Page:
By all accounts yesterday was an embarrassing day for political leaders in Concord. The bill they crafted, at Gov. Chris Sununu’s direction, aimed to blunt a U.S. Supreme court ruling that could force local business to collect taxes for other states. It was rejected by the New Hampshire House. NHPR’s Josh Rogers and Peter Biello talked about the political ramifications of the bill's failure, particularly for Sununu.
Below is a rough transcript of Josh and Peter's conversation.
So before we get to the ramifications of yesterday’s action. Remind us what happened.
Well, the bill basically sought to create procedural hurdles for any taxing jurisdiction that attempted to make local businesses collect their sales tax. The Supreme Court ruling, known as the Wayfair ruling, says that is permissible. The ruling came down early this month and was decried by pretty much every politician in New Hampshire. Which is understandable, when you consider that New Hampshire doesn’t have a general sales tax. So, that means business here could have the burden of collecting taxes for other jurisdictions.
So as soon as this ruling came down, Governor Sununu basically declares war.
Absolutely. He immediately laid out a plan to call lawmakers back to Concord to enact policies he hoped would protect New Hampshire. He stood behind a podium with a big "Live Free or Die" sign on it, and loudly promised action, a performance his office quickly fashioned into a campaign-style ad.
“To every out of state taxing jurisdiction, and authority, ‘if you try to come into our state, force our businesses to collect a sales tax you are going to have the fight of your life.”
That was a video released by the governor's office earlier this month.
Yes, and the governor said he expected quick action and to be signing a law to protect New Hampshire fast. A commission crafted a bill. The bill earned the full support of the state Senate, but things came unglued, as they can, in the New Hampshire House.
Well leadership in both parties were behind the bill, but rank-and-file members weren’t. Many conservatives didn’t think the bill went far enough in asserting what they see as the state’s sovereignty. Plenty of liberal Democrats also rejected it, some feared bogging the state down in legal fights, others cited constitutional concerns. Democrats mostly deny it, but this is election season, and Sununu – with his video ad – had already showed he planned to make this a campaign issue. That didn’t sit well.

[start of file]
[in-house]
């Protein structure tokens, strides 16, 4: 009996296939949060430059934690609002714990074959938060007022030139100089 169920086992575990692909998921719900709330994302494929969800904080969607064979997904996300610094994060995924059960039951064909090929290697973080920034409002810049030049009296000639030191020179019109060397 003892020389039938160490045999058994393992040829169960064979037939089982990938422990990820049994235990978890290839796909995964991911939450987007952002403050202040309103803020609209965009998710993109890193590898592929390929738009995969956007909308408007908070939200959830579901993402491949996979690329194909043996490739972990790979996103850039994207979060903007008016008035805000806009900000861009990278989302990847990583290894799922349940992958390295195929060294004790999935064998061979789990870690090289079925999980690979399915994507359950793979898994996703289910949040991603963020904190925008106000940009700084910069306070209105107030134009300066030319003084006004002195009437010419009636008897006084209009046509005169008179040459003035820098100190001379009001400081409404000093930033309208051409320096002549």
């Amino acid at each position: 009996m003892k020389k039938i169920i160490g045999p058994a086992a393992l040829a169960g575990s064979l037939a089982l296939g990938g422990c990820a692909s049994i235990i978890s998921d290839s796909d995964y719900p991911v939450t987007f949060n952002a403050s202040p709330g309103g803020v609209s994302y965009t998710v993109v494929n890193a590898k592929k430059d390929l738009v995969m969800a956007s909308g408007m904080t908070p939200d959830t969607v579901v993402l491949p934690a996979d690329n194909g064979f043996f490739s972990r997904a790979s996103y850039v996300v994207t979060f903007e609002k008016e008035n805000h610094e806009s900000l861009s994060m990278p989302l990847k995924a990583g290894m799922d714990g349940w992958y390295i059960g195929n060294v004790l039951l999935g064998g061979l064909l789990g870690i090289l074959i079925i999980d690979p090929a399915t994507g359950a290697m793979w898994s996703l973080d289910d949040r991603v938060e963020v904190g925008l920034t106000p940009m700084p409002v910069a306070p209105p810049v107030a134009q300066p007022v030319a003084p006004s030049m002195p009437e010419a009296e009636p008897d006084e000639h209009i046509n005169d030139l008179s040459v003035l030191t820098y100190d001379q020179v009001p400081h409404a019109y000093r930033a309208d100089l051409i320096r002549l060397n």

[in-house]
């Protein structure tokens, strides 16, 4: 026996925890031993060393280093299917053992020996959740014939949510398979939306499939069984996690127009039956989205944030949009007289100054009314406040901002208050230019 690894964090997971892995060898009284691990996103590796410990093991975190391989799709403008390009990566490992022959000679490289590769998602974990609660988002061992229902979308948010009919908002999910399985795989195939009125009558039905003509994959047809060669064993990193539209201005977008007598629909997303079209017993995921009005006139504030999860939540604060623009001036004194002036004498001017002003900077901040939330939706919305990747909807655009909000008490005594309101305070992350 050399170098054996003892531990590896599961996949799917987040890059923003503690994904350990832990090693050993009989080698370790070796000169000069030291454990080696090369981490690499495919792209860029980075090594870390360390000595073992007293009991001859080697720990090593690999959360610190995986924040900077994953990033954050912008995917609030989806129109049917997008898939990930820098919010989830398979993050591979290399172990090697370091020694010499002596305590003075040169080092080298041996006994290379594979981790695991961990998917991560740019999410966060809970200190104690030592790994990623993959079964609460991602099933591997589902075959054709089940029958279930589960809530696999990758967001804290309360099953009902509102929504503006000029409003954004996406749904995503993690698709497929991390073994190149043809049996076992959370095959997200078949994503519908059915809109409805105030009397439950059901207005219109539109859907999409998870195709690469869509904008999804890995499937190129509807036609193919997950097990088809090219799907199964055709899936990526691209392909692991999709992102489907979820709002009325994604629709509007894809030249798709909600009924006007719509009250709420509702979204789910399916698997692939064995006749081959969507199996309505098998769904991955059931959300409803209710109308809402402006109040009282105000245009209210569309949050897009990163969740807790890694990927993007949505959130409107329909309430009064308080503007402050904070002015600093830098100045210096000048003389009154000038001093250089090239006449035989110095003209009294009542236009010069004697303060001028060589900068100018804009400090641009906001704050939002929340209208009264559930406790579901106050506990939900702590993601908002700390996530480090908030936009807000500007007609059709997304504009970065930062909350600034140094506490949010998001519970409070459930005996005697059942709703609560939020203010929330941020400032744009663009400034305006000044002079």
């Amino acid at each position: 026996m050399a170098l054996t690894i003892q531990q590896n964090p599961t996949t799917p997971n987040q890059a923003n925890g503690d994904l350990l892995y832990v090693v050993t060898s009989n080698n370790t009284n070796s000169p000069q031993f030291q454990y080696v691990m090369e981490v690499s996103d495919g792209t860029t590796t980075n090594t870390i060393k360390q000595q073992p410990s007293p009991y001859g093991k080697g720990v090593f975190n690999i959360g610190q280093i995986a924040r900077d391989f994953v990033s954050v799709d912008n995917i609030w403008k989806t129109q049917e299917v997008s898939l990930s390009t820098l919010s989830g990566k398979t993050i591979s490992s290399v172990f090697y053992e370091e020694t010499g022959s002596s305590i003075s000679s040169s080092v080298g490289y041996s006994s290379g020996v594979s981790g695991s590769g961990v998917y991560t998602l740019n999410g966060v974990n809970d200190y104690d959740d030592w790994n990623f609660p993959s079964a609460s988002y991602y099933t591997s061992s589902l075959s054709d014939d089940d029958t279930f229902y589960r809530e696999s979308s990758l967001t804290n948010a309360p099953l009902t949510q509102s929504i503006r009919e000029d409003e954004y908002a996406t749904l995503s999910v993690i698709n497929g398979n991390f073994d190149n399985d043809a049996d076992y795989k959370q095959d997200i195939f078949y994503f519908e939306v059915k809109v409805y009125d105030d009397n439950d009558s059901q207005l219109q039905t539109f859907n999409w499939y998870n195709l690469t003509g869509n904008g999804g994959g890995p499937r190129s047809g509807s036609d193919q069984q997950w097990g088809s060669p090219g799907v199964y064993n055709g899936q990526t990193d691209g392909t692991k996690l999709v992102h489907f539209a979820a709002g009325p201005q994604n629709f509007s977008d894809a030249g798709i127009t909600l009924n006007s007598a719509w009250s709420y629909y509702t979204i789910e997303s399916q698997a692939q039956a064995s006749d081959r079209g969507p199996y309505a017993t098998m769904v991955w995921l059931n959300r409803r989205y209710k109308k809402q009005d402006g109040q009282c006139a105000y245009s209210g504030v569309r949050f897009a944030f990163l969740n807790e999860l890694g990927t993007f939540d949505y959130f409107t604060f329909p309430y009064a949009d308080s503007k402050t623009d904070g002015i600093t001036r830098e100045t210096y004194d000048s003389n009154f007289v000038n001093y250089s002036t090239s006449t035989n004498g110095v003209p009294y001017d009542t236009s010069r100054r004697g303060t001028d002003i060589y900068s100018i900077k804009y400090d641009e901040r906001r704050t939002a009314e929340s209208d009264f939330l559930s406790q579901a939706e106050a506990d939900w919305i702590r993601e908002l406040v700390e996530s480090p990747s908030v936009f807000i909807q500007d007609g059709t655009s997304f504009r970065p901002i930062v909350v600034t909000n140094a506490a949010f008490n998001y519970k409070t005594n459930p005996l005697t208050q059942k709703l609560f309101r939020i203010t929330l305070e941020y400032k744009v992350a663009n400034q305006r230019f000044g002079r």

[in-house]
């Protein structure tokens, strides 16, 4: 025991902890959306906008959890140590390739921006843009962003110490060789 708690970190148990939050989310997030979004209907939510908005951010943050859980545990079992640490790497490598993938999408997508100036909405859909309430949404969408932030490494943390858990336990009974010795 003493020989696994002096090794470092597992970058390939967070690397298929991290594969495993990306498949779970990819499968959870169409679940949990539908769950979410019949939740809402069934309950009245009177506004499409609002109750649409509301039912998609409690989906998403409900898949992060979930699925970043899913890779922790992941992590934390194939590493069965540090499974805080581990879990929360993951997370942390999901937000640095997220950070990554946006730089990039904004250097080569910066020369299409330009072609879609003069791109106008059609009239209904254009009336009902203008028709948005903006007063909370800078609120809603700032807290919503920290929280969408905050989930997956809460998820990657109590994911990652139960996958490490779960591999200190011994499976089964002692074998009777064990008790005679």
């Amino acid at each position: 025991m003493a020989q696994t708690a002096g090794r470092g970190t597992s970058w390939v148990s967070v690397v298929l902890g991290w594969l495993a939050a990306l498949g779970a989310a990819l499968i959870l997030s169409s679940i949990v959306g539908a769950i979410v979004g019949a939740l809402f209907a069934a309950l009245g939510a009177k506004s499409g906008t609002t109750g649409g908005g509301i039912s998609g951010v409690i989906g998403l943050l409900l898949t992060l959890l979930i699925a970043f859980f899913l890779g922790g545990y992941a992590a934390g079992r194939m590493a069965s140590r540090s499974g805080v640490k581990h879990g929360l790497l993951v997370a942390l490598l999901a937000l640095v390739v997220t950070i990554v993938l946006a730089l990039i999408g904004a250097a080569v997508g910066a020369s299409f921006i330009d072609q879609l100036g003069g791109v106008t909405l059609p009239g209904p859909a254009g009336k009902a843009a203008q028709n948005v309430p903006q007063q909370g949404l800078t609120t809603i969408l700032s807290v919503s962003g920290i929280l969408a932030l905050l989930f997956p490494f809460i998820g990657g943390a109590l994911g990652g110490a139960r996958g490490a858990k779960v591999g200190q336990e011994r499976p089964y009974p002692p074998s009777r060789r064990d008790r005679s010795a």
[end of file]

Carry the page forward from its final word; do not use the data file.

So House conservatives and liberals team up for their own reasons to defy the will of leadership. I feel we’ve seen this before.
You could look back the budget in 2017. That’s what happened there as well.
So, should people have seen this coming?
Conservatives in the House would say absolutely. They said they brought their concerns to the governor’s office well in advance of this bill hitting the floor, and to GOP leaders, and that no one truly listened.
Did the governor himself get involved?
Well, he surely fronted this early on. But it’s pretty clear his outreach was spotty. Democrats say he never talked to them, and the conservatives who helped sink this thing, like Rep. J.R. Hoell of Dunbarton, say the governor didn’t directly engage them either. Here's what Hoell told me today:
"I can only speak for myself now, but I did not hear from him. I don’t know of anybody who did either. I know their staff reached out to some people. Apparently the governor was out of town, or out of the state."
So where was the governor when this bill hit the rocks?
Well, it wasn’t well known at the time of the vote, but the governor was in Colorado until the middle of the day yesterday (Wednesday), at a Republican Governors Association meeting. So: out of state, at a partisan event, as your bill - on an issue where you are threatening other states with the fight of their lives - gets tossed. Not ideal. If the bill passed, no one would care that much, but it certainly opens the governor up - fairly - to the charge that he can be AWOL or hamfisted when it comes to dealing with lawmakers.
You can look back at his record on priority issues – like Right to Work, like a school voucher plan, like the victim rights constitutional amendment, known as Marsy’s law. He loudly championed all, and when each one failed – and all in the House – he blamed others. Both of his Democratic challengers were making the case he’s not there when the going gets tough. Here’s one of them, former state Senator Molly Kelly:
"If I had a piece of legislation that was in the best interest of New Hampshire and it was my priority, then I would show up. I would be there. And I would make it happen.
That was Demcorat Molly Kelly. OK, so then what is the governor saying? I noticed he made himself pretty scarce today. One public event, at 7 a.m., in Rindge?
Yes, out of the way. Ringe was likely long-scheduled. But the governor did surface this afternoon. He denied his office hadn’t worked this issue, and insisted he remained in close contact with key lawmakers during his RGA trip. And as for the Wayfair bill, he says he wants it done, but also seemed to indicate he may no longer see the issue as one he can make happen. Here's what he told me this afternoon:
“Look, the point is they had a good bill in front of them. They’ve got to close the deal and get it done for the citizens of the state. So I hope they come back, and I hope they take it up again. It’s too important an issue to sit on the sidelines and hope for the best.”
Did the governor have any timetable for further action?
No. But stay tuned.